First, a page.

Fear. We’ve all felt it. And each of us deals with it in our own unique way. For some, it can lead to a state of immobilization but for others, it may work in the opposite way, inspiring them to march right onto the battlefield to face their fears head on. I’d say I’m somewhere in between these two reactions.
I wanted to write about fear and more specifically facing fear because it happens to be a theme in my WIP, The Devil in Us All. I’ll give you a quick summary of the book:
Four teens from different backgrounds, but who have all been in trouble with the law and their parents/guardians, find themselves at Birchwood Ranch Camp for At-Risk Youth for the summer. But when a camper is found murdered less than two weeks into their stay, Justina, River, Carrigan, and Truett have reason to believe that they’ll be at the top of the list of suspects; they all had beef with the murdered kid after all. Rather than take their chances with the law, the four of them take off horseback into the surrounding Ouachita Mountains of southeastern Oklahoma where they must face difficult terrain, hunger, and maybe, worst of all, a growing suspicion of each other. If the murderer is indeed, among them, could one of them be next?
It’s funny that this book should deal with fear in such a real and visceral way because honestly, it has been scary as hell for me to write. Up until now, I’ve only written a light sci-fi (my first book) and contemporary stories (the last four books). The thriller genre is an entirely different monster, or so I’ve learned. To top that off, I also decided to write it from five different POVs (à la One of Us is Lying). To say this book has tested my writing stamina would be a total understatement. It’s been tricky every step of the way. It’s also been over a year now, and I’m still working on it. Aside from my first book, none have taken this long. But I’ve learned that it just goes with the territory apparently–especially when you’re a pantser. I’ve rewritten multiple chapters multiple times and I even added in the fifth POV during this latest round of revisions. Now, I’m working to make all five voices distinct and tie up loose ends.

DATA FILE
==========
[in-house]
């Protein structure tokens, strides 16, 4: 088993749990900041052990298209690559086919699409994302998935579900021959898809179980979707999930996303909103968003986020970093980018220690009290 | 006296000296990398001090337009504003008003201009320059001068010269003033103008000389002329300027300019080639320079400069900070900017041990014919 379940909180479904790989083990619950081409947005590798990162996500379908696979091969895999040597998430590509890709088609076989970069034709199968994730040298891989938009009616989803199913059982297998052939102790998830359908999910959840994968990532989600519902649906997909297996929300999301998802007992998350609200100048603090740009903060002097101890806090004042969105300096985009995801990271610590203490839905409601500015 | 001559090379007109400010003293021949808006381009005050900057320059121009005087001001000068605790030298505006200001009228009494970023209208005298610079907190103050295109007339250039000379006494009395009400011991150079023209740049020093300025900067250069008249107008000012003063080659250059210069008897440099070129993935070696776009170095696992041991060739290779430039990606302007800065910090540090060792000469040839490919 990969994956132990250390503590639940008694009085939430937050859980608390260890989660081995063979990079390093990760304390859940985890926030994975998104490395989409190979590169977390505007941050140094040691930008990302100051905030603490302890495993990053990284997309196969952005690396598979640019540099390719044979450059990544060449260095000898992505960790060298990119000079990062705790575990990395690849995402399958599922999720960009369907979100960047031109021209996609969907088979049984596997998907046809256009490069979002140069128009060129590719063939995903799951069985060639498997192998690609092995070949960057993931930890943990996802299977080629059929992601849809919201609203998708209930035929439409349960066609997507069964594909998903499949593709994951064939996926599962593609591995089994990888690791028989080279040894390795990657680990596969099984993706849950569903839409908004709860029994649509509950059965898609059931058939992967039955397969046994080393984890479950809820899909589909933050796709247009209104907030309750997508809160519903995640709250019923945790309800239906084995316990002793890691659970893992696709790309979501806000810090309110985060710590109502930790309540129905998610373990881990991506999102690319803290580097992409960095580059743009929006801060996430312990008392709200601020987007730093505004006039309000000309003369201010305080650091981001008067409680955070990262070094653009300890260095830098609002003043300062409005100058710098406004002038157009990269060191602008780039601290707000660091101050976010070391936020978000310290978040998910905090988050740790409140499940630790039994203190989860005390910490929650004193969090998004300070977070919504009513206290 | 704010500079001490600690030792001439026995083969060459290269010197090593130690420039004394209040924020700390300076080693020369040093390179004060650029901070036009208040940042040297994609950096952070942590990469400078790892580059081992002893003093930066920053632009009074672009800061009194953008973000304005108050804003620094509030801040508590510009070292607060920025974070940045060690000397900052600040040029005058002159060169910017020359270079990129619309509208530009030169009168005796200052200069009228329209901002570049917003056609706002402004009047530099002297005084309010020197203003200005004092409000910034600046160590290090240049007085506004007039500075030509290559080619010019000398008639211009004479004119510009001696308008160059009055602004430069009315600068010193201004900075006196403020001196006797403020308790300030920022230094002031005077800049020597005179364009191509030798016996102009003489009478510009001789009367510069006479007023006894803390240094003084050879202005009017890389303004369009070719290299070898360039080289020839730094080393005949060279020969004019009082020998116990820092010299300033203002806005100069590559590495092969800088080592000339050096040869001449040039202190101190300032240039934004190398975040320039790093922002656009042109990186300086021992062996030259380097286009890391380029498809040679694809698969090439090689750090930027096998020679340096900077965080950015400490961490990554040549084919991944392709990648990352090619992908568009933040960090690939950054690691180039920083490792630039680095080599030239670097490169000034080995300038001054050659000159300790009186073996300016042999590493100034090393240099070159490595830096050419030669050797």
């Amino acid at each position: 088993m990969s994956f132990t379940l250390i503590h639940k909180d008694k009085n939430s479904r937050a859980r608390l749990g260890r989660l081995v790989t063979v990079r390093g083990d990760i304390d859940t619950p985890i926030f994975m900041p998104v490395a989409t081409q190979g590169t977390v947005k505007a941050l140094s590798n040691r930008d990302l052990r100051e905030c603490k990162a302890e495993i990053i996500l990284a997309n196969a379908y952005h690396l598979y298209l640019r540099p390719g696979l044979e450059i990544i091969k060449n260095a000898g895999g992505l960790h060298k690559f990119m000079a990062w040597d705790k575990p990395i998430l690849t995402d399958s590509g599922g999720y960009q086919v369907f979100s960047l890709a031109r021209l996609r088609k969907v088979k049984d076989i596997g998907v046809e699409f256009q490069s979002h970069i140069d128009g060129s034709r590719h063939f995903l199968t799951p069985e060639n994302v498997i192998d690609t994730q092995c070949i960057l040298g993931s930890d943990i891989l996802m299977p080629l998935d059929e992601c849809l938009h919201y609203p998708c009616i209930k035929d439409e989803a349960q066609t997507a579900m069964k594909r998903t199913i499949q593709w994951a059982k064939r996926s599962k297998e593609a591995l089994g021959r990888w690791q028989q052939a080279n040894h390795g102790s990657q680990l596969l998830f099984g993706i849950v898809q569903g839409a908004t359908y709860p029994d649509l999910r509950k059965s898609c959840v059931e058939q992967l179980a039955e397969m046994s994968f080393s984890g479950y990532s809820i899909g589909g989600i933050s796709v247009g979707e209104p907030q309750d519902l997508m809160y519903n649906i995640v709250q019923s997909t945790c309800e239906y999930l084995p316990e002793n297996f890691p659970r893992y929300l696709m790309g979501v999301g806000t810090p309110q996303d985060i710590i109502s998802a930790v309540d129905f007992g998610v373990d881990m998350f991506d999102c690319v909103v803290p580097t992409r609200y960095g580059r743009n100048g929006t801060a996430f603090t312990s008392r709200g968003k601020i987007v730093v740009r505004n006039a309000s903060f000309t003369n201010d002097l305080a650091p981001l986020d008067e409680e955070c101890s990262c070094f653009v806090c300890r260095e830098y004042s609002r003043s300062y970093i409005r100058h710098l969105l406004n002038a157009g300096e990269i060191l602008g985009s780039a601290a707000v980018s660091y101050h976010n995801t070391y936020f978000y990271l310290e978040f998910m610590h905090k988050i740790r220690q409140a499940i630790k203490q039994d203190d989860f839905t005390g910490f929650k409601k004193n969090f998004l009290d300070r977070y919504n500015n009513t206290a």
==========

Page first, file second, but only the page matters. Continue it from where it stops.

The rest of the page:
I’ve gotten the typical “when will your newest book be done?” question a lot lately and the truth is, I’m not really sure. I’m hoping some time this summer, but that may depend on my next round of beta reader feedback. I’ll see what else needs to be addressed.
However . . . I also wanted to write about fear for a completely different and non-writing related reason. I wanted to share something more personal, but with the hopes that others may empathize. If you know me, then you know that horses have always been a huge part of my life. I grew up riding and was a competitive barrel racer for many years until I had kids (and my horse became injured right around the same time). In those early years, when my kids were young, I tried to get into it again, riding a friend’s horses and then buying another of my own. But it just never worked out and I gradually lost much of my riding confidence as well as my competitive drive. I’ve still had horses all these years, but over time, I’ve ridden less and less.
I don’t know, maybe it’s this latest book–in which horses play a minor but very important role–that has inspired me, but for the first time in years, I’ve had this desire to start riding again. I worked up my arena (no small feat either) and last week, I saddled up and rode for the first time in forever. Then, to seal the deal, I even went and bought myself a new pair of boots!
In my glory days, I rode almost daily, weather permitting, but now, I know I’ll be happy if I can get out there at least once or twice a week. Of course, Oklahoma weather has decided to drench us on a daily basis again lately, but once it dries up, I’ll be back at it. I’m going to take it slow. Get confident in the arena first and then venture out on our land. My end goal is to buy another horse trailer and go trail riding again. In fact, I can’t wait to go back to the place that inspired The Devil in Us All–Robber’s Cave State Park.
But writing this book AND deciding to start riding again makes me think of the John Wayne quote:
“Courage is being scared to death, but saddling up anyway.”
Despite my fears, that’s exactly what I’m doing: saddling up anyway.